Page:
Our guest blogger, Michelle Maher, associate professor in the department of Educational Leadership & Policies in the College of Education at the University of South Carolina, writes about a great initiative for mentoring doctoral students as conference reviewers. Her blog compliments a recent post by Pat Thomson. We’re sure you will enjoy both, as well as next week’s post on reviewing conundrums. Best regards, Claire
This year I began my tenure as an officer bearer for a special interest group (SIG) on doctoral education sponsored by the American Education Research Association (AERA). It’s a new group, started only a few years ago. As such, it is small, but steadily growing, with faculty and student members from thirteen countries scattered around the globe. Members are interested in all facets of doctoral student development.
It was with some surprise, then, that I learned that our group had no mentoring plan in place for doctoral student reviewers, the student volunteers who evaluate the 2000-word conference proposals submitted to the SIG for possible presentation at annual AERA meetings. As Claire Aitchison noted in an earlier blog (June 28, 2013), reviewing is a ‘stepping stone pedagogy’ for learning to write for one’s peers. If we, the SIG of doctoral education, were not mentoring students in this important professional development component, who at AERA was?
My conversations with AERA Central suggested that they didn’t know. They reiterated, however, that although doctoral student reviewers were to be encouraged to participate, their evaluations were to be kept separate from evaluations of ‘regular’ reviewers – that is, those who had earned a doctorate. Further, student evaluations were not to be used in decisions of conference proposal acceptance or rejection. My inquiry to a representative of another AERA Division revealed that, while they encouraged student reviewer participation, they also had no mentoring plan in place, although they supported the development of one. Always ready for a challenge, and with the support of other officials of our SIG, I decided to undertake the development of a doctoral student mentoring plan. I reasoned that we could pilot the plan with our small membership; if it worked, we could suggest its use more broadly to AERA Central.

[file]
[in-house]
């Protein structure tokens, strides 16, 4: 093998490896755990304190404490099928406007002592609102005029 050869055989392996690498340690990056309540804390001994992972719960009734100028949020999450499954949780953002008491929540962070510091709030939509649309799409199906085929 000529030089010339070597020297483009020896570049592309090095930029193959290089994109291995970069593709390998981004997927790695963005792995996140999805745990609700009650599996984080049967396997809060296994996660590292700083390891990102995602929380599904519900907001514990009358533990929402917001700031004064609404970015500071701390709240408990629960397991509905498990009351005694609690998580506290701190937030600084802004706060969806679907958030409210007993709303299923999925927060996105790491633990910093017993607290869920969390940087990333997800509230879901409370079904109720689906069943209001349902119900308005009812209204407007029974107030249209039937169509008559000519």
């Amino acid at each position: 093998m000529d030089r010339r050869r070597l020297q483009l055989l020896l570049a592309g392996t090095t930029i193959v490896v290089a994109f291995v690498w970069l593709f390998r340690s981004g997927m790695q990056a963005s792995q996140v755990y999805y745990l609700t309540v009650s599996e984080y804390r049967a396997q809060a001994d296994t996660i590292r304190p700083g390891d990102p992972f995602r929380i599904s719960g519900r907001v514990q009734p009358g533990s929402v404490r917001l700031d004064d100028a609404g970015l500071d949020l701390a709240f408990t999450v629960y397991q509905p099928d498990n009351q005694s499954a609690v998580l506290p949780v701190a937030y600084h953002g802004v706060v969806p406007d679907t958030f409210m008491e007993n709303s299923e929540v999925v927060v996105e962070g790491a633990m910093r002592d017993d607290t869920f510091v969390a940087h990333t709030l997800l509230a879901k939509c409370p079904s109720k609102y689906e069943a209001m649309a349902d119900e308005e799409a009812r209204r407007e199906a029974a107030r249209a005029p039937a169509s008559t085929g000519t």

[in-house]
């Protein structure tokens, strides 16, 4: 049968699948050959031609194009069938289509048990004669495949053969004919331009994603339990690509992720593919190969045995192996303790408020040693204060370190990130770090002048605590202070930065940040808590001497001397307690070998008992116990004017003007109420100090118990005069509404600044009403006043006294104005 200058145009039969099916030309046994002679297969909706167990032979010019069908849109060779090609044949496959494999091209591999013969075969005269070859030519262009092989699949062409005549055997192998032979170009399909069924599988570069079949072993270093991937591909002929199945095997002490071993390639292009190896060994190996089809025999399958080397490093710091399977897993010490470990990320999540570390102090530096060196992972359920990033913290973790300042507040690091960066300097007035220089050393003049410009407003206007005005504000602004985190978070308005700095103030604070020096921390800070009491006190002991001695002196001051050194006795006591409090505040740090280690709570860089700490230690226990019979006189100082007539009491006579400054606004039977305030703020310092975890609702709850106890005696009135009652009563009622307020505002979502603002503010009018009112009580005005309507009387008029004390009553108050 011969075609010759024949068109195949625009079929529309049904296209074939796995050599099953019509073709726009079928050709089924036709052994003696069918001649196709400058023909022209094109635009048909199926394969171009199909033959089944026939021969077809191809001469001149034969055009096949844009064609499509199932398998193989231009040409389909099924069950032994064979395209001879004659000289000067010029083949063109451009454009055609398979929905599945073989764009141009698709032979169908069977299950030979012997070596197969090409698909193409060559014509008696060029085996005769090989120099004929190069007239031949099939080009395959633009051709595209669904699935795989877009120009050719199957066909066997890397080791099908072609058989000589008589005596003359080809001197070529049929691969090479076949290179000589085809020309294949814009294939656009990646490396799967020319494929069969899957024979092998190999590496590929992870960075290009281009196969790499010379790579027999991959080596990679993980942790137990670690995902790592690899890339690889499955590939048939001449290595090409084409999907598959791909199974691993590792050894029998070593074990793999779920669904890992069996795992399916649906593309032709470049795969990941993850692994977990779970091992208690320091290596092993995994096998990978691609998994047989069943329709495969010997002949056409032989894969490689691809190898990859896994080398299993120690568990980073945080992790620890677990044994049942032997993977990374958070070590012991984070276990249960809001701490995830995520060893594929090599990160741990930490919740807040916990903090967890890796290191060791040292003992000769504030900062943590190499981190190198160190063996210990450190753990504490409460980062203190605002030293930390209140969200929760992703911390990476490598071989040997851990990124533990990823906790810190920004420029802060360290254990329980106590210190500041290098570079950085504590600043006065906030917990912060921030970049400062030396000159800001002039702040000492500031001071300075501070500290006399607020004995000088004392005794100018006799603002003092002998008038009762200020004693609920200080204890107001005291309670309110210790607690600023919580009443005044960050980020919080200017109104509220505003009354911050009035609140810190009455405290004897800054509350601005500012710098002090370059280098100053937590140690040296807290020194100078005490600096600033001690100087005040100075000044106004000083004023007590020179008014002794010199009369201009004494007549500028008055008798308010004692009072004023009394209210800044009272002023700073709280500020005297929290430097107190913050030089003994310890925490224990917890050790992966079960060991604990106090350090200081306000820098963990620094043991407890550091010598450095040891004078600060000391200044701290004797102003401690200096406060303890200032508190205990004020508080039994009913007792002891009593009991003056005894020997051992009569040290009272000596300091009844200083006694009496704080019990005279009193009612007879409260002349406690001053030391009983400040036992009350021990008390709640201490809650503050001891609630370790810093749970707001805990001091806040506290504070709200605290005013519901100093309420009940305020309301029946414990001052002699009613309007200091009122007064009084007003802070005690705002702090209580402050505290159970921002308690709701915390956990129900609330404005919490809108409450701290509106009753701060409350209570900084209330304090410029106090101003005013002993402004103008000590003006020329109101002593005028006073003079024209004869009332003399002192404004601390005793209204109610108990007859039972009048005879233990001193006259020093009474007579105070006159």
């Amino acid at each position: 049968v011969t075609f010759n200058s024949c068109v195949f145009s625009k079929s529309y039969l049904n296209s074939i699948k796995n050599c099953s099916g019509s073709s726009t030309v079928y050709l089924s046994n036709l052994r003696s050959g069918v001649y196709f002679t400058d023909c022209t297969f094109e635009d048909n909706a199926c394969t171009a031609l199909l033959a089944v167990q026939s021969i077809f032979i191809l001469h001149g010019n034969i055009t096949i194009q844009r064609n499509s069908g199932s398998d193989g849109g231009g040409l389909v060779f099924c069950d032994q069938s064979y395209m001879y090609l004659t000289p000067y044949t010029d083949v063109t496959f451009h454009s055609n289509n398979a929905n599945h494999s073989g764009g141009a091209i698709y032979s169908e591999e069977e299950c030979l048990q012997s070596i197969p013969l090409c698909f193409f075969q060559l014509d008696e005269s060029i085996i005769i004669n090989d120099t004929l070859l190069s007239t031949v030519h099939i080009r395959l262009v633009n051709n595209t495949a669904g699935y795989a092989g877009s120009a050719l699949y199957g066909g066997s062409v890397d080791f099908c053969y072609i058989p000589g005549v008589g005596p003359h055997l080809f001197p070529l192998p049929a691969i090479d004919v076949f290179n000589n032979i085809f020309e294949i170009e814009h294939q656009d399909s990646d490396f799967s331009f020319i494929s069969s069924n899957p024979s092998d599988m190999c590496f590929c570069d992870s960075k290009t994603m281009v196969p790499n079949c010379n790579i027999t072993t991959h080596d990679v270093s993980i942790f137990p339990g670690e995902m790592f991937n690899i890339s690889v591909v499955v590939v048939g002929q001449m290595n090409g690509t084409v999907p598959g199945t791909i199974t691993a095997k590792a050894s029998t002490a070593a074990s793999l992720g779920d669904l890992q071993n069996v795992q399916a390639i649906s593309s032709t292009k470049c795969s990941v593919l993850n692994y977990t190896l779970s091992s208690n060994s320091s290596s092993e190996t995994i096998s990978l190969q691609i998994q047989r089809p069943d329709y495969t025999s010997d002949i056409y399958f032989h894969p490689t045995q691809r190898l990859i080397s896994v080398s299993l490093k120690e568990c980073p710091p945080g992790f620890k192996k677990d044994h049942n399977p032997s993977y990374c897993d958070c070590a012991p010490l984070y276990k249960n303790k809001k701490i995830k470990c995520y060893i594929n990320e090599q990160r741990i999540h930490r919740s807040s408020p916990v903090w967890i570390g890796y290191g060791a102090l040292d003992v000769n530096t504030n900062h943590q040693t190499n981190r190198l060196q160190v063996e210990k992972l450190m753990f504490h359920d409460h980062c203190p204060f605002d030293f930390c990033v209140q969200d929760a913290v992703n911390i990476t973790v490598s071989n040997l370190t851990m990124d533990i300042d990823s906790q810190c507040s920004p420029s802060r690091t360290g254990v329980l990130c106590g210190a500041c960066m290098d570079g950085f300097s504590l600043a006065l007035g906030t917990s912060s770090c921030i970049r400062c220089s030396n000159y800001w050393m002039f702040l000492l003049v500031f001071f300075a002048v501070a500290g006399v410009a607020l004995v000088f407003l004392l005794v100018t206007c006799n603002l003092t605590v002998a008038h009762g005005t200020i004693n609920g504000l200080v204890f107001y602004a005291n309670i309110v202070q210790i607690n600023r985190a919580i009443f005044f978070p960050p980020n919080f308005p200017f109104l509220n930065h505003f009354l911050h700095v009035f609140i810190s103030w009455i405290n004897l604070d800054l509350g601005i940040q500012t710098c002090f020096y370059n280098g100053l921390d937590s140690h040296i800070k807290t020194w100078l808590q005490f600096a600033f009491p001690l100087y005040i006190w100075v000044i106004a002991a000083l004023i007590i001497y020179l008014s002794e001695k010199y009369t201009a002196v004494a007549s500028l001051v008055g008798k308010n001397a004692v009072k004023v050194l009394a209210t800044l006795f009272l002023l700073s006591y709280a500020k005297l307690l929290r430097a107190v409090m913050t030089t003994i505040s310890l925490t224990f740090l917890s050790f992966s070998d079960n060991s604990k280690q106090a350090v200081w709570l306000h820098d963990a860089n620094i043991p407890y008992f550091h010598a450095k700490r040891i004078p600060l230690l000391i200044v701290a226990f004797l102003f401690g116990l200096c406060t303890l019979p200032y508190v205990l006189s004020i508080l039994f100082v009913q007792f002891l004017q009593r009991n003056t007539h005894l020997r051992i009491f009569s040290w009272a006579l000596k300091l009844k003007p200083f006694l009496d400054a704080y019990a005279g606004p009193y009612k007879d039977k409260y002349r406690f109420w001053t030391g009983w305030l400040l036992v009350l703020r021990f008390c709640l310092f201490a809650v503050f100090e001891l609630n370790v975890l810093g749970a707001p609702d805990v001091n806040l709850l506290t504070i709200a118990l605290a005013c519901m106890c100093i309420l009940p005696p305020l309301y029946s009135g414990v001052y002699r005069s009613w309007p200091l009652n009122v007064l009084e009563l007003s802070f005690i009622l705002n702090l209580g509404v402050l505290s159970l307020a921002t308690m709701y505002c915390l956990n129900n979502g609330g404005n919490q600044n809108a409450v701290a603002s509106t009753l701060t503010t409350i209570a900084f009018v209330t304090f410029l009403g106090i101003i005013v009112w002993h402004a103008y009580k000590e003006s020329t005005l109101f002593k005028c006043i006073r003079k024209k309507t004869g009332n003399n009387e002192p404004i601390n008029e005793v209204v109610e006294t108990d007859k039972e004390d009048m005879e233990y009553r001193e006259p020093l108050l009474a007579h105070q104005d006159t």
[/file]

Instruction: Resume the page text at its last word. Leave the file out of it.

As a former doctoral student myself, I candidly admit that some of the best writing pedagogy I have ever received has come from anonymous reviewers of my own work, whether at the conference proposal or journal manuscript stage. However, it took a while for me to see it that way. Conversely, as a doctoral student and early career faculty member, I felt fraudulent in my reviews of others’ work. What right did I have to evaluate, when I myself barely had a handle on the field?
In speaking with current doctoral students at my institution, I realized this reticence toward reviewing is not uncommon. Left unchecked, however, it can grow into a self-defeating pattern. Reviewing provides ‘insider’ information about the review process and outcomes. Seeing the review process from the inside out is like attending a secret meeting in which the often implicit nooks and crannies of successful (and unsuccessful) attempts to write for peers are at times starkly revealed. Further, being a careful and thoughtful reviewer is, in the larger sense, an intellectual social contract. Your work cannot appear in peer-reviewed venues unless your peers review it. Their work cannot appear in peer-reviewed venues unless you as their peer, and others like you, review it. It’s a constant give-and-take, and learning the review process early and well seems like too important a component of doctoral preparation to overlook.
With that in mind, my mentoring plan started by sending each student reviewer a ‘Tips for Reviewing’ list I constructed from Claire Aitchison and David Rowland’s1 sage advice to journal article reviewers of the Journal of Academic Language and Learning. These tips prompted students’ recognition that reviewing conference proposals, which are often precursors to published articles, could increase their own disciplinary writing prowess. My favorite tip prompted explicit consideration of what could be learned about how to draft a successful future AERA proposal.
Now that the deadline for reviewing has just passed, I am ready to implement the next mentoring plan stage… a little “data collection.” To understand how best to mentor doctoral students in the peer review process, I believe we need to know more of their actual experiences as reviewers. So, I’ve asked each reviewer to respond to a few questions about which standard AERA criteria (purpose, theoretical framework, methods, results, significance) were easiest and most difficult to rate, and why, what they learned (if anything) from reviewing proposals to apply to their own writing/research practice, and their suggestions to improve the doctoral student reviewing process.
My hope is that this effort will build a foundation for a mentoring plan for our own student reviewers and for others and beyond AERA. As I was reminded recently when a student contacted me to say they had now received their doctorate—your student reviewer today is your ‘regular’ reviewer tomorrow, and decisions about your work may well be in their hands. Mentor them early, and mentor them well.
1 Material derived from Aitchison, C., & Rowland, D. (2012). Presentation entitled: Refereeing for Journal of Academic Language and Learning. For more information about this journal, please visit: http://journal.aall.org.au/index.php/jall/about